Other Medications for Diarrhea

Medications like Pepto-Bismol, Kaolin-Pectin solution, Immodium and other over-the-counter remedies can also sometimes be helpful in cases of diarrhea. However, consult your veterinarian before giving any medication not labeled for dogs as some may be toxic or the dose may be different than that used for people.

When to Consult Your Veterinarian

In many cases, with a bland diet and a short amount of time, your dog will recover from the diarrhea. However, if your dog has extremely severe diarrhea, if there is blood in your dog’s feces, if your dog is vomiting repeatedly or if your dog has stopped eating, you should schedule a visit with your veterinarian.

*Notes

I asked Lorie for a little bit of clarification about the probiotics since these are products made for humans as well and here is what she said…

The probiotics listed in the article are dog medication made specifically for dogs and have different bacteria in them than those for humans. For some dogs, they are more effective than human products for that reason. But in a pinch, you could use a human probiotic temporarily if you couldn’t get the canine version. If it didn’t do the trick, you could switch to a canine product instead. The human products are available just about anywhere – grocery stores, Walmart, Walgreen’s, CVS, etc. The canine products are available through your veterinarian, through pet stores (at least the larger ones – PetSmart, PetCo, etc.), and online (Amazon, 800-Pet-Meds, etc.)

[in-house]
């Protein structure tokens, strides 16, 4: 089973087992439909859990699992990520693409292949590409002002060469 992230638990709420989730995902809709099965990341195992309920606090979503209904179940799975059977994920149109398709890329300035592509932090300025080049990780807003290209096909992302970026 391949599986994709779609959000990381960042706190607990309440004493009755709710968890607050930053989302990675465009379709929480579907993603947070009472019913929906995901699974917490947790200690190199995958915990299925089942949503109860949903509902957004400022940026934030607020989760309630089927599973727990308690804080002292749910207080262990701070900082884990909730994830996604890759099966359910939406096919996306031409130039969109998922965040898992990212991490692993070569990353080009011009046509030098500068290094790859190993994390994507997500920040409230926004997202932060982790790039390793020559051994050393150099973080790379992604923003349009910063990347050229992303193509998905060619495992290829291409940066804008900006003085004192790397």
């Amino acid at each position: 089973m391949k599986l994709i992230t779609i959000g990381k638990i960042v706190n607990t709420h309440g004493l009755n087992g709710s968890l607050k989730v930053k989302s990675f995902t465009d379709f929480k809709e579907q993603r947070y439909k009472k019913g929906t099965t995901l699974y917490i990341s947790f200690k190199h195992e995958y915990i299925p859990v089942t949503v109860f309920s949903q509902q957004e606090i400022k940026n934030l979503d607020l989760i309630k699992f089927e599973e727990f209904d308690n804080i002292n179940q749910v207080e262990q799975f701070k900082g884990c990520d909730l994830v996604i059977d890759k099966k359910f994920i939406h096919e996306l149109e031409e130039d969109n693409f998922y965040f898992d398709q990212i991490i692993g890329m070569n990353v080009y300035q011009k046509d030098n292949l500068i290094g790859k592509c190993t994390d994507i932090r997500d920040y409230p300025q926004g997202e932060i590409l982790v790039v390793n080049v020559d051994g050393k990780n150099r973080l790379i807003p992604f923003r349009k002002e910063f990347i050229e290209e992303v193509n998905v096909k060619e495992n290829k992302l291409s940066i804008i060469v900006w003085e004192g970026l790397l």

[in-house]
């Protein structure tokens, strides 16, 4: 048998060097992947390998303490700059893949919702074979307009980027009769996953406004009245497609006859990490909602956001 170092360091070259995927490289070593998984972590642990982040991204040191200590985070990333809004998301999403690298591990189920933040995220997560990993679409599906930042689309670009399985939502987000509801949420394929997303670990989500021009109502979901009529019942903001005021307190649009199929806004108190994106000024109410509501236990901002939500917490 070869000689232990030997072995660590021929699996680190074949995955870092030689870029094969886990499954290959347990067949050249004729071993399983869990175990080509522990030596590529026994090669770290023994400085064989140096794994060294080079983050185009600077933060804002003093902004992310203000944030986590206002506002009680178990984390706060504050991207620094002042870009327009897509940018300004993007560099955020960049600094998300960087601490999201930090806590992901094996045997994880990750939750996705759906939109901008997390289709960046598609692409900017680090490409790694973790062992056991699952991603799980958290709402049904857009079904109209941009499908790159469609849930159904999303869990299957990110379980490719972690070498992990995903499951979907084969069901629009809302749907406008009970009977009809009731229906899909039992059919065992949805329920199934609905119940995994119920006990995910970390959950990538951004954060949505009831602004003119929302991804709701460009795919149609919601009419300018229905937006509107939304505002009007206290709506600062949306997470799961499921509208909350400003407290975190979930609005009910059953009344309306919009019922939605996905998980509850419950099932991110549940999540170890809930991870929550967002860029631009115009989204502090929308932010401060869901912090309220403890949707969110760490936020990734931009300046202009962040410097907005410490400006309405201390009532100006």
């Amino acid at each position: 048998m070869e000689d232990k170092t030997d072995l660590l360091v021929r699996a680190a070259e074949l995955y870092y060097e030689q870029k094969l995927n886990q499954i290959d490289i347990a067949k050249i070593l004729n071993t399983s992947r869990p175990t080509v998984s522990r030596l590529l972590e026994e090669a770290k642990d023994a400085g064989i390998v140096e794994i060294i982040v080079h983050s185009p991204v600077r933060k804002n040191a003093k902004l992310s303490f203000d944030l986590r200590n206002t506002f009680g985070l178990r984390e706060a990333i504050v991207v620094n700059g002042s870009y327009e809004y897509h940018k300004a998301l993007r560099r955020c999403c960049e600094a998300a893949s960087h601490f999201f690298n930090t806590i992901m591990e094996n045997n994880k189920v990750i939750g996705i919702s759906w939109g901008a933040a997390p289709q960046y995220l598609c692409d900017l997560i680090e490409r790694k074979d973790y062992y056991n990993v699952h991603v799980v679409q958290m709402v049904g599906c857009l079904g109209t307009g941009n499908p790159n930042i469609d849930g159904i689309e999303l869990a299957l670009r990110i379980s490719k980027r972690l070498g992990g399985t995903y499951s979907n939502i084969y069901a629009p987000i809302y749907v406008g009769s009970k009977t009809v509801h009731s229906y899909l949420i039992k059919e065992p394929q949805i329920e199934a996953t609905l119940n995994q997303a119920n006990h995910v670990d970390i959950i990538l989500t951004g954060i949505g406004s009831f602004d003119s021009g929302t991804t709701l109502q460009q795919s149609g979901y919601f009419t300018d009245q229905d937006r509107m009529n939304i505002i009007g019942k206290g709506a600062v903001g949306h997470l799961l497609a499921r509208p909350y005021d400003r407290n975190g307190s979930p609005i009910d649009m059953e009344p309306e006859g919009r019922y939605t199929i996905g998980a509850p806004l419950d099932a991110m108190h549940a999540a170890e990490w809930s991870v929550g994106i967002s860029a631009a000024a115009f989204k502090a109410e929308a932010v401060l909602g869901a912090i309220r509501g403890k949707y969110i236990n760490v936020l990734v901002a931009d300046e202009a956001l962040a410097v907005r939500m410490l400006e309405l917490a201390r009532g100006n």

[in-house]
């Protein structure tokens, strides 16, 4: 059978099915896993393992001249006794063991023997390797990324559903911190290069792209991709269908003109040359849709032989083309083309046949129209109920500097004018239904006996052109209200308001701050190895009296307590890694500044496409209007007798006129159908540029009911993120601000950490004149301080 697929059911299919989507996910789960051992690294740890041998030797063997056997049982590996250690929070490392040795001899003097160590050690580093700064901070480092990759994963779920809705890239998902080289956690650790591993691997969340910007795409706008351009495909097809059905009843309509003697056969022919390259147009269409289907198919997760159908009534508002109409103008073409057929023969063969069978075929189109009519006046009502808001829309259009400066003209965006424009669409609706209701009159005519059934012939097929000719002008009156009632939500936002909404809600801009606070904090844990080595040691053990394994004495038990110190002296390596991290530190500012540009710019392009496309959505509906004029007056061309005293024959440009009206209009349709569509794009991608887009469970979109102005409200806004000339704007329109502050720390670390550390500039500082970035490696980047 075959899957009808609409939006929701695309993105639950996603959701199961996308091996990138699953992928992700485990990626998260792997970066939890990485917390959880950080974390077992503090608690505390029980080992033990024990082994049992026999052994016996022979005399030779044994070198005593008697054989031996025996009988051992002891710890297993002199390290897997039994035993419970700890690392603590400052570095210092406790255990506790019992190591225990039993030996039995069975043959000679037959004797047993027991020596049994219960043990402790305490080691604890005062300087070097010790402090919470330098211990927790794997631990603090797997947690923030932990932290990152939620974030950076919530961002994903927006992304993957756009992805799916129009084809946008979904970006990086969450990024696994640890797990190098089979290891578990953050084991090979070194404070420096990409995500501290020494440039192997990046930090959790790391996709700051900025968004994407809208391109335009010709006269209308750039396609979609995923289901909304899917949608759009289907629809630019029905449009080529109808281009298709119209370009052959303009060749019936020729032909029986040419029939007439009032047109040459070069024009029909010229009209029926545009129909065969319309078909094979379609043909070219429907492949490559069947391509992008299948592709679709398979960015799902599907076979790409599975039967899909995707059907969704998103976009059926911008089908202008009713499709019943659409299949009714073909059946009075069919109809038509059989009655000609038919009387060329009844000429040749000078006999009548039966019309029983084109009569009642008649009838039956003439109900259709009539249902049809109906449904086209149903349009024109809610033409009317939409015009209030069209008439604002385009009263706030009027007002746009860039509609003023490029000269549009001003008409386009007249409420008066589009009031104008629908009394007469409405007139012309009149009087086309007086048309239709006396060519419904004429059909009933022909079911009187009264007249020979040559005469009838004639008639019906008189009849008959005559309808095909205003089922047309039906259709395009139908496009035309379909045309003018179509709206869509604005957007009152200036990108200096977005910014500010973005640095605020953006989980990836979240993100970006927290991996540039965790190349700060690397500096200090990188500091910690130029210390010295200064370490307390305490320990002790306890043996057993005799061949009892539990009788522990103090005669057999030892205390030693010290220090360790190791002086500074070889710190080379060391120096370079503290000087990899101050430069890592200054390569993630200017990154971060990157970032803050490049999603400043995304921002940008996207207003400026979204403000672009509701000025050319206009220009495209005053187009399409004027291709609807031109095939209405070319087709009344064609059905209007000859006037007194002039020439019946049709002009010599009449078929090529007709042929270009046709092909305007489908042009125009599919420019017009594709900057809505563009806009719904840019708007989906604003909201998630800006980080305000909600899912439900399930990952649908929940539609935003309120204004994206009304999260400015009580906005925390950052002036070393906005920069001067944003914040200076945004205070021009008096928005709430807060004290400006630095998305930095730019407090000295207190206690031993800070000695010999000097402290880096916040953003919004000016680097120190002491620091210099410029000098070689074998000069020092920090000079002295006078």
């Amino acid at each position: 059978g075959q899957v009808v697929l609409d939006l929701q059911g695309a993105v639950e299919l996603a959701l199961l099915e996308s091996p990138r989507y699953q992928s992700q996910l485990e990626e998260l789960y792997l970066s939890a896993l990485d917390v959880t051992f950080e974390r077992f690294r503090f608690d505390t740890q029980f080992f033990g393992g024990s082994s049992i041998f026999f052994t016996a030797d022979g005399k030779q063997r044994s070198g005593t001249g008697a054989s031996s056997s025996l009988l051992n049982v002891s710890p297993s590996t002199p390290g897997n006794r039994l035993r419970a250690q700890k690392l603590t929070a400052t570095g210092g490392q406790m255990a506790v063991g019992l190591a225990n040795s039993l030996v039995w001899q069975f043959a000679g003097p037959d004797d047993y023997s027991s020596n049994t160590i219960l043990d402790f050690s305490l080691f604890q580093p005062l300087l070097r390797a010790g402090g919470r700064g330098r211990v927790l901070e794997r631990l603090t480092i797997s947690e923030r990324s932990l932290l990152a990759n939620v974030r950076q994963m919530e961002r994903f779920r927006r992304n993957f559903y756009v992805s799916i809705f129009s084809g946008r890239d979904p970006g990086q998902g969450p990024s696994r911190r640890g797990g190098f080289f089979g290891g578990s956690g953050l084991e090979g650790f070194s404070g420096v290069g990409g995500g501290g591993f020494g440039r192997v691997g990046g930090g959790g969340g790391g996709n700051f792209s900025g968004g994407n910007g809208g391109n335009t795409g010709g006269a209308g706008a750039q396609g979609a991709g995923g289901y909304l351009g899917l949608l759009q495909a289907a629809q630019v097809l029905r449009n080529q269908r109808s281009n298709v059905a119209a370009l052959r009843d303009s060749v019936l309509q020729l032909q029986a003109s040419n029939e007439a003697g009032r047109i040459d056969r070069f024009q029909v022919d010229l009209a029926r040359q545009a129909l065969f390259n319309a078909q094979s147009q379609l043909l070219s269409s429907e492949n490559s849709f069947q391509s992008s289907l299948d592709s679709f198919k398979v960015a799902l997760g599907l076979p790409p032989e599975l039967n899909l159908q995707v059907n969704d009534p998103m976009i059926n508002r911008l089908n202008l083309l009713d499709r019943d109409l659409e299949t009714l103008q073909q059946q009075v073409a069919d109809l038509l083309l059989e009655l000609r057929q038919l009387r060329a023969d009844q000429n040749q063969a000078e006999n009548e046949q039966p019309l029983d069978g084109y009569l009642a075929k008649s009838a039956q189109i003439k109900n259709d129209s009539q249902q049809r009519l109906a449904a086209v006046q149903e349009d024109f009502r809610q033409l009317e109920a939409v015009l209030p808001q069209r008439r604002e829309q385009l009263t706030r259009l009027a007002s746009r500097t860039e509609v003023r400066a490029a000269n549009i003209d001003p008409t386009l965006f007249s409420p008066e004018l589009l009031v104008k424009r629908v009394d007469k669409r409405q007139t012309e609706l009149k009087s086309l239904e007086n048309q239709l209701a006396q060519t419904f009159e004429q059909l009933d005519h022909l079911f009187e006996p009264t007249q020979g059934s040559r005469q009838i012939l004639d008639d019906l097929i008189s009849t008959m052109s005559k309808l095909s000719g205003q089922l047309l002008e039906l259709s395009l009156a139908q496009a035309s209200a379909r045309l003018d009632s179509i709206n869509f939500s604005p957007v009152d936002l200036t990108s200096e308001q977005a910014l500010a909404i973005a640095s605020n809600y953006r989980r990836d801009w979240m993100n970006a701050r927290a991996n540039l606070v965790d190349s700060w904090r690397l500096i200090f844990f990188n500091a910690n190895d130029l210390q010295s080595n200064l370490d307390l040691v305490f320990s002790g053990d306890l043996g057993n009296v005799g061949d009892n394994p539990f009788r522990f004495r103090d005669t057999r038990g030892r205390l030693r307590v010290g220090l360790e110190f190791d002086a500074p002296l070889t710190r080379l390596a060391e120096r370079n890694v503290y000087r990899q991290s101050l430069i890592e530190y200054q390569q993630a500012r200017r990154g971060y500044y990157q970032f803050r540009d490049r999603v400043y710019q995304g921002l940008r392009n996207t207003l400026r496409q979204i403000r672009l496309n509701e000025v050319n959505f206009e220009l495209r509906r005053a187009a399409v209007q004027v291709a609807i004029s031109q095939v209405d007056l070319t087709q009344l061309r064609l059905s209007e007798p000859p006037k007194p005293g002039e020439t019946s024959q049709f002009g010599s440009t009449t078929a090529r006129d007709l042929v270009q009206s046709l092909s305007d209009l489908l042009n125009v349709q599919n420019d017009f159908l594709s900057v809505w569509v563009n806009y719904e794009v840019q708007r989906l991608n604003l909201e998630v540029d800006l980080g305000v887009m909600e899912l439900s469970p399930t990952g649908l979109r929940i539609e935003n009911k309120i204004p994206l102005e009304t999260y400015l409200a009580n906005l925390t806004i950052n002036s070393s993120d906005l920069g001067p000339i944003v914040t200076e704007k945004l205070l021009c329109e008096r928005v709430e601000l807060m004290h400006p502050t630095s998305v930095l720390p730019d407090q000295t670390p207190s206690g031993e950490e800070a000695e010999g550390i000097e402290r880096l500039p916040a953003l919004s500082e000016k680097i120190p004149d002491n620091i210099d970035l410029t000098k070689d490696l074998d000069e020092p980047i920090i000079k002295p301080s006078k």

About Dr. Lorie Huston

Dr. Lorie Huston is a veterinarian with over 20 years experience treating dogs and cats. She is currently practicing in Providence, Rhode Island. Lorie is an expert in pet health and pet care in addition to being a talented writer and blogger.

Lorie blogs at the Pet Health Care Gazette but is widely published throughout the web. She writes at About.com in the area of veterinary medicine and is the feature writer for pet care at Suite101.com. She is also the National Pet Health Examiner at Examiner.com and the pet columnist at Untrained Housewife.com. Lorie is frequently consulted as an expert in the field of veterinary medicine and pet care. Her articles have also been featured in numerous venues both online and offline, including FIDO Friendly, Pet Sitter’s World and many others.